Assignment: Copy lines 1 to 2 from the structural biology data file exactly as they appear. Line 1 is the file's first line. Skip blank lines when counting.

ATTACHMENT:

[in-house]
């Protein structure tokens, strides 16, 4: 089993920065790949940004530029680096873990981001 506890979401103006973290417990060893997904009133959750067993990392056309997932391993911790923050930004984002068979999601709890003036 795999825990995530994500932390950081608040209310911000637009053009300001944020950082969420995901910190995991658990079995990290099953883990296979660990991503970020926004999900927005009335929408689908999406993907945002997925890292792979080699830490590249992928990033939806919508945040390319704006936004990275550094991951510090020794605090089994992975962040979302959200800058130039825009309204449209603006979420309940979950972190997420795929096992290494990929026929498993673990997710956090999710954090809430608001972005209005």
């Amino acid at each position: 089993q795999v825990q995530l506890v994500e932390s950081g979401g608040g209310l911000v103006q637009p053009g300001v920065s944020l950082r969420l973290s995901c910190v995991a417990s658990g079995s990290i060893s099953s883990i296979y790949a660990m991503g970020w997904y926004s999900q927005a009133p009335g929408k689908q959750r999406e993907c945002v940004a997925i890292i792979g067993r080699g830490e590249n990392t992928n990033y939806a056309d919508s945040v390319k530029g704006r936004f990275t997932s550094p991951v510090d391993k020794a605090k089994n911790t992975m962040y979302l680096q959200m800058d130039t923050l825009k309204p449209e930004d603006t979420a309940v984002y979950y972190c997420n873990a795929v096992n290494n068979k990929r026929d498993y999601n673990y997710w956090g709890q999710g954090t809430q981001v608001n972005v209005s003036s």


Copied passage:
[in-house]
């Protein structure tokens, strides 16, 4: 089993920065790949940004530029680096873990981001 506890979401103006973290417990060893997904009133959750067993990392056309997932391993911790923050930004984002068979999601709890003036 795999825990995530994500932390950081608040209310911000637009053009300001944020950082969420995901910190995991658990079995990290099953883990296979660990991503970020926004999900927005009335929408689908999406993907945002997925890292792979080699830490590249992928990033939806919508945040390319704006936004990275550094991951510090020794605090089994992975962040979302959200800058130039825009309204449209603006979420309940979950972190997420795929096992290494990929026929498993673990997710956090999710954090809430608001972005209005």